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“Miracle Polish” by Millhauser begins in the traditional folklore style: A stranger appears at the door with Miracle polish to sale. At first the protagonist is reluctant to buy the bottle of polish but he ends up buying one bottle to impress the salesman. However, when he uses the polish to shine his mirror, he saw his reflection in a new and better way: “There was freshness to my body, a kind of mild glow that I had never seen....” (Millhauser, 2011).
The plot of the story reveals a man to man conflict in two occasions. First, the narrator had a slight conflict with the sales man because of the manner in which he conducted his business. He could not understand how a man would move from one door to the other selling some products. The second conflict arises between the man and his wife because of his obsession with mirrors. Monica says “I can’t. I tried, but I can’t… you have to choose.” (Millhauser, 2011). She was tired of the man concentrating on the refection in the mirror instead of appreciating her real body.
The story starts by introducing the salesman with his miracle polish. It then develops gradually when the narrator creates some instability in the story: Some cracks emerge in the relationship between the narrator and Monica. The instability between the two grows in the middle section of the story. That is why the narrator tries to impress Monica by proposing “a Saturday picnic”. (Millhauser, 2011).However, the narrator reignites the conflict by his obsession with reflections in the mirror. When Monica could not stand her lovers behavior, she snaps and says; “I can’t …such a perfect day and now this!” (Millhauser, 2011). The story ends when the narrator gets rid of the mirrors that had created a conflict in their relationship. He breaks the mirrors to please Monica but he hurts inside: “She is gone! That’s what you wanted! Isn’t it? Isn’t it?” (Millhauser, 2011). However, his tone and behavior makes Monica more aggravated.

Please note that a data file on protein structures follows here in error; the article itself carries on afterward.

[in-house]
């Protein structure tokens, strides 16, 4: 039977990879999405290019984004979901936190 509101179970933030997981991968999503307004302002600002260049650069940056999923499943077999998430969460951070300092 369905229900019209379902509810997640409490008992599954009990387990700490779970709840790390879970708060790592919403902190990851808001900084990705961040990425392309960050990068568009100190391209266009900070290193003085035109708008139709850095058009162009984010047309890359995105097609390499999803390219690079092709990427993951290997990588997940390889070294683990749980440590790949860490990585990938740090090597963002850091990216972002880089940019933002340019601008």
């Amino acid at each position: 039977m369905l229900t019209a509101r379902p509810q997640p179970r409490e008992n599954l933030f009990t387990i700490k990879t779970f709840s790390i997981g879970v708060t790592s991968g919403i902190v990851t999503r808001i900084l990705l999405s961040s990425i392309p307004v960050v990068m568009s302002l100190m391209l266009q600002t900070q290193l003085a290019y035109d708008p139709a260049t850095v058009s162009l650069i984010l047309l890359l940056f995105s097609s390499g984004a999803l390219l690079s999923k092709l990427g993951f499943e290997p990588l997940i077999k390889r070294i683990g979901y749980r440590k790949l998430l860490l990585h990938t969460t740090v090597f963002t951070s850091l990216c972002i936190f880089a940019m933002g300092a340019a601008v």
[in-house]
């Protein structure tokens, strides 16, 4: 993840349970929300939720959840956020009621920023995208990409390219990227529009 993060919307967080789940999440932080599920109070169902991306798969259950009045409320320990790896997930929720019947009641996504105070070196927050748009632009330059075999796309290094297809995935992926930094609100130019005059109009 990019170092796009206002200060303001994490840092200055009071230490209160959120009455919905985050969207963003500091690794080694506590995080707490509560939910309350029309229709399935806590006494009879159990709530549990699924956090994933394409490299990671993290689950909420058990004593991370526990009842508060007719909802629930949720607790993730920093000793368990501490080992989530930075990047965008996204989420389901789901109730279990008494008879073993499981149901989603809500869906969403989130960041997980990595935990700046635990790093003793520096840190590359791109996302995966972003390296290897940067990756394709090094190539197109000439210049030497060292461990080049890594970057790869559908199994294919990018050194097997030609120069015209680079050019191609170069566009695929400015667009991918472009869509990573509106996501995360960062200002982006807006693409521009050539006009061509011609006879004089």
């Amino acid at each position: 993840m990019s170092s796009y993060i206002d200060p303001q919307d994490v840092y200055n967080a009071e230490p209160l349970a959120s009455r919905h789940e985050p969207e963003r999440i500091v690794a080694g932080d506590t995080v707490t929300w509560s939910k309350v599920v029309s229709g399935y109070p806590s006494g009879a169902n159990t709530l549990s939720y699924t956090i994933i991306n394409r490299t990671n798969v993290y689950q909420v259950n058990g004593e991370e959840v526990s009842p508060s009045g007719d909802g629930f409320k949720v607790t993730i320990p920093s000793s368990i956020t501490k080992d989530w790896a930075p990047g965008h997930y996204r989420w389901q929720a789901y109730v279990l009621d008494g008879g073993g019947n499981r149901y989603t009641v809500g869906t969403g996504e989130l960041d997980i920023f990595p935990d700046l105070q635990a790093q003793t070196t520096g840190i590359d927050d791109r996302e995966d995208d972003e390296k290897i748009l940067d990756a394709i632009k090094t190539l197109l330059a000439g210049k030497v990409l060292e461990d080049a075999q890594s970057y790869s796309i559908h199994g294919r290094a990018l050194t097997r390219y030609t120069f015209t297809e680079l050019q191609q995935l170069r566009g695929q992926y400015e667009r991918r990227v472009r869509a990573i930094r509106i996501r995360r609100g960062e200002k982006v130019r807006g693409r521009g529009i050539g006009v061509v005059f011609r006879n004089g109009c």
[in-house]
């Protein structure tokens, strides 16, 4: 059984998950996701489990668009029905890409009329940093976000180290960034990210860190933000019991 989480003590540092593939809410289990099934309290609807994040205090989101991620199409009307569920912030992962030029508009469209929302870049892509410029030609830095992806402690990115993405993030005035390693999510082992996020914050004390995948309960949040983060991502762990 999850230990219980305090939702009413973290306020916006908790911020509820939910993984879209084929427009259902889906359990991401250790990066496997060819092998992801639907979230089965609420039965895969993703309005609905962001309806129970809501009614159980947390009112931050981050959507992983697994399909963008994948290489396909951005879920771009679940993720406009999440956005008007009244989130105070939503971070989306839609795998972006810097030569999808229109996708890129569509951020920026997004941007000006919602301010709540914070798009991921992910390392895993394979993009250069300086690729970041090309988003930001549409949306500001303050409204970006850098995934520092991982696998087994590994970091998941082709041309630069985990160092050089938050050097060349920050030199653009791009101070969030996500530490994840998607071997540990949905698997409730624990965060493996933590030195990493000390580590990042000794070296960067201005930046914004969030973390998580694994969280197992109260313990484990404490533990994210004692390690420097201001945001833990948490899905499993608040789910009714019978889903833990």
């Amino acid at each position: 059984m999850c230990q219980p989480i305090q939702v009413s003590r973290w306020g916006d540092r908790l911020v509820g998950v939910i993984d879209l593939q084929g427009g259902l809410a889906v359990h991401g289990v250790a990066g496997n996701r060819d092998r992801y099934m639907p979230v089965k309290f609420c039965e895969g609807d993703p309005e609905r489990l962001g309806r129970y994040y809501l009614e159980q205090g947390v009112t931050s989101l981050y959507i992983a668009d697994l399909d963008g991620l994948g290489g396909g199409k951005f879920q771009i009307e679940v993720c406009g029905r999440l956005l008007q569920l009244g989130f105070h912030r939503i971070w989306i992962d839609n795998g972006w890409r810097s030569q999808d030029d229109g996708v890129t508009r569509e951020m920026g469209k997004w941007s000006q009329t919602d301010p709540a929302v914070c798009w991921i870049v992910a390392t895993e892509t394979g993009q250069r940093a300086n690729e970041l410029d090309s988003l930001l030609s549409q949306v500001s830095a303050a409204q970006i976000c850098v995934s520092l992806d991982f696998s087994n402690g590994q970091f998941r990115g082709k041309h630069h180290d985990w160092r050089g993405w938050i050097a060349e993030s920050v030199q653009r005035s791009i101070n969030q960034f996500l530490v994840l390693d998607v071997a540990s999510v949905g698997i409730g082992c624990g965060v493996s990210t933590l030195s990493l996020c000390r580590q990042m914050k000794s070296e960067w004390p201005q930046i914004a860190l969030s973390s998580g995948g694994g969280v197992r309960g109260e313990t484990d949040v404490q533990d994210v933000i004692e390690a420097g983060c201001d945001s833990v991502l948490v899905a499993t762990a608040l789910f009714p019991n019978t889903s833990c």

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There are three characters in the story; the sales man, the narrator, and Monica. The salesman had “the glint of desperation in his eyes.” (Millhauser, 2011). However, he was lucky to find one person that bought his product “Miracle polish.” Like most salesmen, he assures the narrator that he had made the right choice.
The main character is the narrator. He is kind-hearted. This is reflected by the way he handled the salesman. “There was no hurrying him.” (Millhauser, 2011). He also made up his mind to buy at least one product from him. He is a loving man because he takes his girlfriend for a picnic to show that he still loves her despite their misunderstanding. Additionally, be breaks the mirrors to make Monica happy. He is also romantic as evident in his description of Monica. “While raising her hands anxiously to her hair, she had a habit of assessing her looks mercilessly.”
Monica is a quiet and caring woman. She always paid a visit twice a week. She was also concerned about her lover that is why she inquired whether something was wrong. Her conservative nature is demonstrated by her dress cord. “She wore long skirts that came down to her ankles.” (Millhauser, 2011).